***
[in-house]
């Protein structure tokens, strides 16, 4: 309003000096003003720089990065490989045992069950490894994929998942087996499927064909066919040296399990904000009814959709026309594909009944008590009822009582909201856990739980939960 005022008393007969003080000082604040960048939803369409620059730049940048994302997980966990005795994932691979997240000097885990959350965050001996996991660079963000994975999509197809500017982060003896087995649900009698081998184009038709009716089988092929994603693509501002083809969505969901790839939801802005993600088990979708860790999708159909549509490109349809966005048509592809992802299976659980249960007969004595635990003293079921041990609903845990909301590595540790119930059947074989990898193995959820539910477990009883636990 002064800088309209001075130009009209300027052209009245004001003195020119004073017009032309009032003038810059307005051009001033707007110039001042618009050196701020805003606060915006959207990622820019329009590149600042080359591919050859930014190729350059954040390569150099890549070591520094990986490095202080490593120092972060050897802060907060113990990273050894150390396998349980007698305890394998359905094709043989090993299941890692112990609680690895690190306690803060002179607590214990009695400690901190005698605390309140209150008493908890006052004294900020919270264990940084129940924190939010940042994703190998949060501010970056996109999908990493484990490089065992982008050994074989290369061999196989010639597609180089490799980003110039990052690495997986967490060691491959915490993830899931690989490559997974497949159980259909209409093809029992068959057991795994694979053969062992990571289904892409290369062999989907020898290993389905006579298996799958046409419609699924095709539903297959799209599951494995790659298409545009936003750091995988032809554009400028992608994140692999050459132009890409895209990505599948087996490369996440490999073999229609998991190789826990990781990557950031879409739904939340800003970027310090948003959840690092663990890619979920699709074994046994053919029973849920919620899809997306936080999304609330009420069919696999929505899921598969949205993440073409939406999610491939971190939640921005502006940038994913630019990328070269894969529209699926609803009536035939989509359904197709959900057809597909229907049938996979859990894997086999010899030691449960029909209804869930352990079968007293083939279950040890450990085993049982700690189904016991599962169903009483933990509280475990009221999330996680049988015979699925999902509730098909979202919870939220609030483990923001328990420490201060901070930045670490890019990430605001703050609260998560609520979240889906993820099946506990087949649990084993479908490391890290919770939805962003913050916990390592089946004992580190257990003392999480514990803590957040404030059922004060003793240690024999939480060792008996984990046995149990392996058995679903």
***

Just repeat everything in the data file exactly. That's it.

[in-house]
């Protein structure tokens, strides 16, 4: 309003000096003003720089990065490989045992069950490894994929998942087996499927064909066919040296399990904000009814959709026309594909009944008590009822009582909201856990739980939960 005022008393007969003080000082604040960048939803369409620059730049940048994302997980966990005795994932691979997240000097885990959350965050001996996991660079963000994975999509197809500017982060003896087995649900009698081998184009038709009716089988092929994603693509501002083809969505969901790839939801802005993600088990979708860790999708159909549509490109349809966005048509592809992802299976659980249960007969004595635990003293079921041990609903845990909301590595540790119930059947074989990898193995959820539910477990009883636990 002064800088309209001075130009009209300027052209009245004001003195020119004073017009032309009032003038810059307005051009001033707007110039001042618009050196701020805003606060915006959207990622820019329009590149600042080359591919050859930014190729350059954040390569150099890549070591520094990986490095202080490593120092972060050897802060907060113990990273050894150390396998349980007698305890394998359905094709043989090993299941890692112990609680690895690190306690803060002179607590214990009695400690901190005698605390309140209150008493908890006052004294900020919270264990940084129940924190939010940042994703190998949060501010970056996109999908990493484990490089065992982008050994074989290369061999196989010639597609180089490799980003110039990052690495997986967490060691491959915490993830899931690989490559997974497949159980259909209409093809029992068959057991795994694979053969062992990571289904892409290369062999989907020898290993389905006579298996799958046409419609699924095709539903297959799209599951494995790659298409545009936003750091995988032809554009400028992608994140692999050459132009890409895209990505599948087996490369996440490999073999229609998991190789826990990781990557950031879409739904939340800003970027310090948003959840690092663990890619979920699709074994046994053919029973849920919620899809997306936080999304609330009420069919696999929505899921598969949205993440073409939406999610491939971190939640921005502006940038994913630019990328070269894969529209699926609803009536035939989509359904197709959900057809597909229907049938996979859990894997086999010899030691449960029909209804869930352990079968007293083939279950040890450990085993049982700690189904016991599962169903009483933990509280475990009221999330996680049988015979699925999902509730098909979202919870939220609030483990923001328990420490201060901070930045670490890019990430605001703050609260998560609520979240889906993820099946506990087949649990084993479908490391890290919770939805962003913050916990390592089946004992580190257990003392999480514990803590957040404030059922004060003793240690024999939480060792008996984990046995149990392996058995679903």